The parents of an 18-month-old boy with a terminal muscle-wasting disease, won a High Court legal battle to stop doctors turning off the ventilator keeping him alive.
The ruling comes despite the belief of doctors that his life is so intolerable that he should be allowed to die.
The boy was born with spinal muscular atrophy, an incurable and degenerative muscle wasting disease that eventually causes total paralysis.
He is unable to make any sound, breathe or swallow on his own, is fed through a tube and has to undergo several painful procedures every day to keep him alive.
He is only able to move his eyebrows, feet, and fingers very slightly.
Judge Justice James Holman heard that 10 consultants on the unit, along with three independent experts, all agreed that the boy should be allowed to die.
But his parents who have two other children aged four and five, disagreed and insisted their son does have a quality of life and told the court he enjoys being read to and listening to songs.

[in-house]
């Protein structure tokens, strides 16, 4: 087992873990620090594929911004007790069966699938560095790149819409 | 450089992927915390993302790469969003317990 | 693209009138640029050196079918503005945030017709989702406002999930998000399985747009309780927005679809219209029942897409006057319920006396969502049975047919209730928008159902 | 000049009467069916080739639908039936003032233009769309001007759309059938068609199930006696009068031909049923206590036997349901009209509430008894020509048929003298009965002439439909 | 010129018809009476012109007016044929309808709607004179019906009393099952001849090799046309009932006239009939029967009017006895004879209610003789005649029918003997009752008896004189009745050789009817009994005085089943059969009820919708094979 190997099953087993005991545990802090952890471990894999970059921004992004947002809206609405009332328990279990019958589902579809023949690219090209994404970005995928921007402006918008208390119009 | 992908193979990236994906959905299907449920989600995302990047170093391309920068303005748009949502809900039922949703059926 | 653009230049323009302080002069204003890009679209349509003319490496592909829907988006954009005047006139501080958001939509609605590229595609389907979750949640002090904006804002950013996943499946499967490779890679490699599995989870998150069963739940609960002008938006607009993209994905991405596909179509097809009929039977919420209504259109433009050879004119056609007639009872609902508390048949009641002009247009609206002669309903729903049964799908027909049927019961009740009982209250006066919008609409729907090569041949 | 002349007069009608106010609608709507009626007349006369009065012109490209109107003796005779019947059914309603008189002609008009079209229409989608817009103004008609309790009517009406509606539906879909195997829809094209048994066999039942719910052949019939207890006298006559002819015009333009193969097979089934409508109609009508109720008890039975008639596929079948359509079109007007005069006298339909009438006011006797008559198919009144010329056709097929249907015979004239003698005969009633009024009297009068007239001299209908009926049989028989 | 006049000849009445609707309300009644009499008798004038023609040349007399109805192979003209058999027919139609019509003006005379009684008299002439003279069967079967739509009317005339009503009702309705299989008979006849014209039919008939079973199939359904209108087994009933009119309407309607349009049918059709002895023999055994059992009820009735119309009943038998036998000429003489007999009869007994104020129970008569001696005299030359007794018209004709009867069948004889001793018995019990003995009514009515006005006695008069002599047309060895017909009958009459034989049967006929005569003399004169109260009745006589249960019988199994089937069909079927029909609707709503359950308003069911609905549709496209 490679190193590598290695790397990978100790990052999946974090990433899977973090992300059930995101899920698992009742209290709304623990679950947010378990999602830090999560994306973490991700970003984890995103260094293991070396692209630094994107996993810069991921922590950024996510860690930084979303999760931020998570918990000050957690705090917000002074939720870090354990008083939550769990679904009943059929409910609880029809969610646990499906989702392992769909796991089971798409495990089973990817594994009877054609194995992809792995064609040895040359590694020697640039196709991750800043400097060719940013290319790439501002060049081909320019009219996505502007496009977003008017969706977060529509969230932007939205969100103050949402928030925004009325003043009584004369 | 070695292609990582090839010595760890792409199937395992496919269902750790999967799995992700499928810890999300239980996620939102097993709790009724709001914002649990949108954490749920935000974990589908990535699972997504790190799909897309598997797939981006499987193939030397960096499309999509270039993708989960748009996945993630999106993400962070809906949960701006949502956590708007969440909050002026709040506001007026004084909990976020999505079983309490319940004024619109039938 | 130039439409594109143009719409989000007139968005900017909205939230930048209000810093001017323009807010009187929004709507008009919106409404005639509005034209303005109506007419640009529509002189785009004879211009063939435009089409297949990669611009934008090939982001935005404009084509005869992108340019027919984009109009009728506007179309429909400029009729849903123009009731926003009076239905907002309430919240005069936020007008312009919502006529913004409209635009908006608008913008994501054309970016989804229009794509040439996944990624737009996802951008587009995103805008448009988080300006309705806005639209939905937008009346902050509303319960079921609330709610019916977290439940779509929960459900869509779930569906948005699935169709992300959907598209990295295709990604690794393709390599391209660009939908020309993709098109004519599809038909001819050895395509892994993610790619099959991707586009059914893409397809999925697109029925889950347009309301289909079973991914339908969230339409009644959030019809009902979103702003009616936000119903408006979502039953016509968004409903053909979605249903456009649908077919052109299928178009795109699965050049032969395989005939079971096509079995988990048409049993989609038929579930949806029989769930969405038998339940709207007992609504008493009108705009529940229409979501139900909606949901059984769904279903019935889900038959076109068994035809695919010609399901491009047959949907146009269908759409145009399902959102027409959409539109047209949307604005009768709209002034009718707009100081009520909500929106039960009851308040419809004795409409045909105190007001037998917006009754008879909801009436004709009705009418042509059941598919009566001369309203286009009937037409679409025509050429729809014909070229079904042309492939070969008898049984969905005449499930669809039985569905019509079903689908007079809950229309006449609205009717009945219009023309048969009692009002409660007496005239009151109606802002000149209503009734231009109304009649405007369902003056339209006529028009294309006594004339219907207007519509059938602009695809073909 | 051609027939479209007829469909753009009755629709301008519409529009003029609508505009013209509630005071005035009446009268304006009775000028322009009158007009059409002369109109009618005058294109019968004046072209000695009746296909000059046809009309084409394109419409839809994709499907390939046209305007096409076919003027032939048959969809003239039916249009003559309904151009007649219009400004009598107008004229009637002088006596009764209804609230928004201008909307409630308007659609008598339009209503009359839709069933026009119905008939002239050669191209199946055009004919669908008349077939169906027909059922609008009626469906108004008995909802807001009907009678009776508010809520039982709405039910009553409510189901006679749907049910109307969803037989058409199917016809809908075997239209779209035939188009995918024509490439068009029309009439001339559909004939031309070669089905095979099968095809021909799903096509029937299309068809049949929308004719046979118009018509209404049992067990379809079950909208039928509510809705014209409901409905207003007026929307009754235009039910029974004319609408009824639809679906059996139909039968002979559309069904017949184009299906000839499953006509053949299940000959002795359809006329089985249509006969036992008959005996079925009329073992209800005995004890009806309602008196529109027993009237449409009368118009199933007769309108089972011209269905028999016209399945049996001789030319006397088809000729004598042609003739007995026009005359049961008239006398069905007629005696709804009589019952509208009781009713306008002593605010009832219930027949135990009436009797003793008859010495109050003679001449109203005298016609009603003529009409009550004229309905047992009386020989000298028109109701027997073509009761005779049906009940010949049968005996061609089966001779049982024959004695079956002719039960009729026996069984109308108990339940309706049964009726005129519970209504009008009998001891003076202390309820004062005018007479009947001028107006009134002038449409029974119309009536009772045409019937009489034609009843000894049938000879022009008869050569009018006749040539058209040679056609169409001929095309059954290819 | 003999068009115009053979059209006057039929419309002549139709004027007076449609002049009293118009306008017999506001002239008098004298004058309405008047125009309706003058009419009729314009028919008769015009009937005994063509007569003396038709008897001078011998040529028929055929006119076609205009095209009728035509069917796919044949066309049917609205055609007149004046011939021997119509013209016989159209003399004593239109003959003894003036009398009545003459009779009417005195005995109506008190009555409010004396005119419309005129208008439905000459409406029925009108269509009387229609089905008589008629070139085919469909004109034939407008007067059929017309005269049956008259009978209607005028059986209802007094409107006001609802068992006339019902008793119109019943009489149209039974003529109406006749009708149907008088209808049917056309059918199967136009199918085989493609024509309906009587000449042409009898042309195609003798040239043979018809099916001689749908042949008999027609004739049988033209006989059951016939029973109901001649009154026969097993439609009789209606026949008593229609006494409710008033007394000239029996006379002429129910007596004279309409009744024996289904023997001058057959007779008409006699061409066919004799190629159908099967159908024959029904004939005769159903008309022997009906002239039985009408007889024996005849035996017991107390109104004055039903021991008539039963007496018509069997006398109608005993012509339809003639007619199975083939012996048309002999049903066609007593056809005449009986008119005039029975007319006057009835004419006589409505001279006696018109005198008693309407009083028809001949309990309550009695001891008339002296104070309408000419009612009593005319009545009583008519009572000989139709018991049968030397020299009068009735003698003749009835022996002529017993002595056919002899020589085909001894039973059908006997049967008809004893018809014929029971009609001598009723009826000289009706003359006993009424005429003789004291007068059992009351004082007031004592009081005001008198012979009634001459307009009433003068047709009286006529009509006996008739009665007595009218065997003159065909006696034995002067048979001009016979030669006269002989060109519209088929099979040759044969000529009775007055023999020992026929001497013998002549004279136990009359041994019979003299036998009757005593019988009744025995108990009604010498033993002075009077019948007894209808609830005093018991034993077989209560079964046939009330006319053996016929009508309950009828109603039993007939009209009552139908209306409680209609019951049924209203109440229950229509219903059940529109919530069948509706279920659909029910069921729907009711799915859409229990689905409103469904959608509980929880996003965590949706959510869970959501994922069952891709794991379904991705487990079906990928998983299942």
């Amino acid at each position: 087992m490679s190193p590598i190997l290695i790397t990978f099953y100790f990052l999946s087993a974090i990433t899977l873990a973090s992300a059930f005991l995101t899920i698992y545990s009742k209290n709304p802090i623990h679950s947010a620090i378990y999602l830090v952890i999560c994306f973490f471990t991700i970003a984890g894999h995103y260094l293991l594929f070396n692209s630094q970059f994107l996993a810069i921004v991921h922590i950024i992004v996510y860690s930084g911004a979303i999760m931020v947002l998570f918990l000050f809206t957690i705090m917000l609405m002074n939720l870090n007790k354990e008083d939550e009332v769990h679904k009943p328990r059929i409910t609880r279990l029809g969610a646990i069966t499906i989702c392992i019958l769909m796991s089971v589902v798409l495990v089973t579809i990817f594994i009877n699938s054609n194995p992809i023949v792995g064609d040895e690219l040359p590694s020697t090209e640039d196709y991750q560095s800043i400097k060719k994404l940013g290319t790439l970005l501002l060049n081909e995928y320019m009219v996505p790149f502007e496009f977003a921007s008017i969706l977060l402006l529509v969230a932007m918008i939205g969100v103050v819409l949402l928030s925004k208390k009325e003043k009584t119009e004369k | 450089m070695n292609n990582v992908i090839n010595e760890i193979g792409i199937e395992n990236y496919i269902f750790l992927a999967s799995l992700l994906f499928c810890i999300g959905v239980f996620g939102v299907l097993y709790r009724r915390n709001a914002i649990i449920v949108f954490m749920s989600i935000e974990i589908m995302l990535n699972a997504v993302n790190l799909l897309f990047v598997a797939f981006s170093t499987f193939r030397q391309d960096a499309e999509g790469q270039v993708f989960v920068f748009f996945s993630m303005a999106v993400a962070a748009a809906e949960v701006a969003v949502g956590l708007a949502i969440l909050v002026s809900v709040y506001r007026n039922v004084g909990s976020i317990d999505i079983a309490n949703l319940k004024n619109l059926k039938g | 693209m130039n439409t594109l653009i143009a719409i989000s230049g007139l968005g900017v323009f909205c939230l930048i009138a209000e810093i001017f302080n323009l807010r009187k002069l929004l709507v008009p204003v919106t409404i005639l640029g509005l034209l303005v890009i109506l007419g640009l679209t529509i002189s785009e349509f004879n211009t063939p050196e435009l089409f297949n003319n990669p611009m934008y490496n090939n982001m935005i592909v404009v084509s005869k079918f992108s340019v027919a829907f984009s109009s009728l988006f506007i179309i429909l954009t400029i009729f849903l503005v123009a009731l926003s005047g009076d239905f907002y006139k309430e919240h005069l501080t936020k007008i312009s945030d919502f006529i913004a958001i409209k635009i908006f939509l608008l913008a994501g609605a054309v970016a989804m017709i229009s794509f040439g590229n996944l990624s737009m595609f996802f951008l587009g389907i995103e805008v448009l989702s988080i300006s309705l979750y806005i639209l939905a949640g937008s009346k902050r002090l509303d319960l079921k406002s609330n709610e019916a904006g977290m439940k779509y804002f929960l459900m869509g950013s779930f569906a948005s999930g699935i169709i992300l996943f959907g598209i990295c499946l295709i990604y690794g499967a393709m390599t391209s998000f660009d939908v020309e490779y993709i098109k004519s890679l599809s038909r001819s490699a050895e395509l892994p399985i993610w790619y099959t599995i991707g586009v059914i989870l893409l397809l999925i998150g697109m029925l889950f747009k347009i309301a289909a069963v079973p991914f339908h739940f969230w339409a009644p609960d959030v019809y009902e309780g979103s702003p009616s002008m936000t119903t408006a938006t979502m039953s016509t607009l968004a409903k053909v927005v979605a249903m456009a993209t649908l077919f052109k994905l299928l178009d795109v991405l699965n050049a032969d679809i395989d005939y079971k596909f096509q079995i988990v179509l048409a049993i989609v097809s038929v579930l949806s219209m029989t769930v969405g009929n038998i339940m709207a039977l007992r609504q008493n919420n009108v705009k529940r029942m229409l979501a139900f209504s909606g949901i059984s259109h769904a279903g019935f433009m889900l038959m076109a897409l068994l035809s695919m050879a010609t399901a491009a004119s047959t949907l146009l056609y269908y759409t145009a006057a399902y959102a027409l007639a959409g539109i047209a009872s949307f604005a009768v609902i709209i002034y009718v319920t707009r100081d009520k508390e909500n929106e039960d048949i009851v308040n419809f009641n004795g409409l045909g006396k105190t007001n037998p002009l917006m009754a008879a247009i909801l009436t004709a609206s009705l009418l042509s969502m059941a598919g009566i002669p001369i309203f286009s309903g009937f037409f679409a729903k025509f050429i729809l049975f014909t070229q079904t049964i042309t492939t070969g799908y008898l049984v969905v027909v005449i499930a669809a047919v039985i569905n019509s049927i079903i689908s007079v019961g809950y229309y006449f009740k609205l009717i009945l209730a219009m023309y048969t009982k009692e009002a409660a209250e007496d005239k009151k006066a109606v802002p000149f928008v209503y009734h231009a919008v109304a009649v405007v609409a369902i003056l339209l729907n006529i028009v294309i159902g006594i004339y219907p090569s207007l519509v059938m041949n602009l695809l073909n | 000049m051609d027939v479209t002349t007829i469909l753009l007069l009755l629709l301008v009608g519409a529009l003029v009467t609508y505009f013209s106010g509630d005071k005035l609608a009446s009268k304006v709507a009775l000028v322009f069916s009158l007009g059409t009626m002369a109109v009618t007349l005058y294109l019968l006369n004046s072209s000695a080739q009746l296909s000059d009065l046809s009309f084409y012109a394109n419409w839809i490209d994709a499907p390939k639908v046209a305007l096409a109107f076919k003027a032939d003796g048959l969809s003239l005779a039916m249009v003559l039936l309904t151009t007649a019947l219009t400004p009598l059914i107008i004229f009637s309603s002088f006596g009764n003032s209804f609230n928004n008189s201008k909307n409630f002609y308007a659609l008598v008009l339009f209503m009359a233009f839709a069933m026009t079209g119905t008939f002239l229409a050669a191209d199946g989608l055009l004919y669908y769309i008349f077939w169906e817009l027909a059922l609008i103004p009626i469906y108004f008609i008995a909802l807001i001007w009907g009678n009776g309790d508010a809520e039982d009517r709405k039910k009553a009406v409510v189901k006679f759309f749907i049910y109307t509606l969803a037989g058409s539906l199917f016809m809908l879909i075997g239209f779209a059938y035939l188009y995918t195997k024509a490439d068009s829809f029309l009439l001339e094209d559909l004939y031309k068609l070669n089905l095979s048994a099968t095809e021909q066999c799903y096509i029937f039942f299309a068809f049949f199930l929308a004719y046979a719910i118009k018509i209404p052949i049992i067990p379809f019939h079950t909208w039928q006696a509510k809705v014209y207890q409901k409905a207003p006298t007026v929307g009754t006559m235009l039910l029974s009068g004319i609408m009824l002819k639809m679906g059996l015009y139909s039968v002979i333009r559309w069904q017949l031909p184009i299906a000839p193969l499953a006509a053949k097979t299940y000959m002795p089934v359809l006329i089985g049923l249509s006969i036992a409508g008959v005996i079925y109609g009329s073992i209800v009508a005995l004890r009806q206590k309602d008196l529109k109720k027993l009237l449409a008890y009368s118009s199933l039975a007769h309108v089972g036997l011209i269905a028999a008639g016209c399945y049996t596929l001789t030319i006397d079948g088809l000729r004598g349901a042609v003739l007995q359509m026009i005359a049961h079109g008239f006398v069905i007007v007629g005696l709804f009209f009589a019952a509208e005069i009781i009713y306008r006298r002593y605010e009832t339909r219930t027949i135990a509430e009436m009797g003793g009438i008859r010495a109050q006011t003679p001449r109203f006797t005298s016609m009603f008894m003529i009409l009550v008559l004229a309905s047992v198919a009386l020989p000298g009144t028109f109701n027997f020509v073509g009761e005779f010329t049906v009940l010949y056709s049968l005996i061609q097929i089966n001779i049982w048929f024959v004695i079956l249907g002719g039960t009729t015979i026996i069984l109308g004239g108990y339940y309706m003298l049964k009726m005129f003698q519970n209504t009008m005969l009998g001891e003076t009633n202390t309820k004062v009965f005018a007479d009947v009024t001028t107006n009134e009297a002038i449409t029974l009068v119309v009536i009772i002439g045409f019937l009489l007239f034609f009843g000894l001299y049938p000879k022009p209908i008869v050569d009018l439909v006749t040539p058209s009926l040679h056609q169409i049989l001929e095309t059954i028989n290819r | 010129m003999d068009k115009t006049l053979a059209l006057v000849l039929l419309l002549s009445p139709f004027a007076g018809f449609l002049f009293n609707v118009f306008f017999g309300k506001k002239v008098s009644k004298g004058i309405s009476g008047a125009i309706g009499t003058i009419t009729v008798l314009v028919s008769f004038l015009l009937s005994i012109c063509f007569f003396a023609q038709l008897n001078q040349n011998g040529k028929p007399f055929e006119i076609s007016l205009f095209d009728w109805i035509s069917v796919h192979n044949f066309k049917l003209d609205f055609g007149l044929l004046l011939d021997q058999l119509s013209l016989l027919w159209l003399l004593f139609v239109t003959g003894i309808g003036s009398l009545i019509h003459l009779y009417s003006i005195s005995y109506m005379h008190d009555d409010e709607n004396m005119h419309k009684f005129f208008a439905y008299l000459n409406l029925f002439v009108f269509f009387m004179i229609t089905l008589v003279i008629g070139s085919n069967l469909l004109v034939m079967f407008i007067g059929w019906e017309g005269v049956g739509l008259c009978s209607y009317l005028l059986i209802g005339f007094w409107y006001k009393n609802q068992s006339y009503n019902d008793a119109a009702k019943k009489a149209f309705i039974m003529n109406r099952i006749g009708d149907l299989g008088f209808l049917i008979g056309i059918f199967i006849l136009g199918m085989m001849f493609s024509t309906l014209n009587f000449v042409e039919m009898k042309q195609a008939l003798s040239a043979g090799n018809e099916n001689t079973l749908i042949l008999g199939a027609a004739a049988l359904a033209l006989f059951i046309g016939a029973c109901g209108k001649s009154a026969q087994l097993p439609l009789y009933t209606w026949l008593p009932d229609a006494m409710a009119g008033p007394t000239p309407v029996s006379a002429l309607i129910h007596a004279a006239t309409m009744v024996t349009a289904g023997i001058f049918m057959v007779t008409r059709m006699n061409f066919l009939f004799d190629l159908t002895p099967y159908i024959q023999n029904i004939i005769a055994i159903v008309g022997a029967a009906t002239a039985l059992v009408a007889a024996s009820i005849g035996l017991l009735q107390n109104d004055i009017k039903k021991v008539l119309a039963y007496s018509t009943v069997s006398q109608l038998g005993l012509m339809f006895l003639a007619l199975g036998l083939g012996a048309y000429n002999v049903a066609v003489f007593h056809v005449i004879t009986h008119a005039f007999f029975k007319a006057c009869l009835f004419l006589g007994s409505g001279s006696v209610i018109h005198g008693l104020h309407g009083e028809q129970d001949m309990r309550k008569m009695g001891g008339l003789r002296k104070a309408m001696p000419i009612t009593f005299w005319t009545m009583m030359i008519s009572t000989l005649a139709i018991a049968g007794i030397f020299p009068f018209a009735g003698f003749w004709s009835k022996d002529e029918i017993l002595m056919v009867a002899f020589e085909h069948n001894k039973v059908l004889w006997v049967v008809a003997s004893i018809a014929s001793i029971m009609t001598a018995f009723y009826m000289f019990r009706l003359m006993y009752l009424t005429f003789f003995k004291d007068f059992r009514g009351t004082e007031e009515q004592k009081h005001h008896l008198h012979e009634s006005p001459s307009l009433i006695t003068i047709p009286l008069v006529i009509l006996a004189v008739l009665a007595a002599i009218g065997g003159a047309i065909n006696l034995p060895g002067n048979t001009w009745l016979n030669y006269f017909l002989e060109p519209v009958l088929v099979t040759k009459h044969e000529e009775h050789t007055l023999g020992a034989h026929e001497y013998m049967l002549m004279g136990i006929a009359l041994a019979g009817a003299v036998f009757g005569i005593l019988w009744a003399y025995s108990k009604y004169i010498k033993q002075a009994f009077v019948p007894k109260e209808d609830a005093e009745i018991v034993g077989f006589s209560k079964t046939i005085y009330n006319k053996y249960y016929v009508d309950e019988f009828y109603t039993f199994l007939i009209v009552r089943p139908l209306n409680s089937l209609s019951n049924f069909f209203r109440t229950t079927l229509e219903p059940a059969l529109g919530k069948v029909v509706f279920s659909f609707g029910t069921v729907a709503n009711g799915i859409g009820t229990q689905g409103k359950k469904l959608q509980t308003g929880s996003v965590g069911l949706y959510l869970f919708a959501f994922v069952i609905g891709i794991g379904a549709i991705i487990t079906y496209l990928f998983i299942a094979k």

His parents say the boy still enjoys the company of his family and was not mentally impaired.
The judge described the life of the boy as helpless and sad, the boy is expected to die within a year; but he rejected the doctors' request to turn off the ventilator as he felt it was not at this time, in the best interests of the boy to discontinue ventilation.
The landmark case is believed to be the first in which doctors had asked to allow a patient who is physically disabled but not mentally impaired or in a persistent vegetative state to die.
Although siding with the boy's parents on the main issue in the case, the judge also said he could not endorse other medical treatment which could inflict additional pain on the baby.
The judge said at that point it would be in his best interests then to withhold those procedures even though he would probably die.
Charities and anti-euthanasia groups have welcomed the ruling, saying it had stopped a trend "down a dangerous slope" towards a policy of withholding life-saving treatment from severely disabled people.
The Royal College of Paediatrics and Child Health said the ruling helped clarify what should be done in "incredibly rare and difficult cases".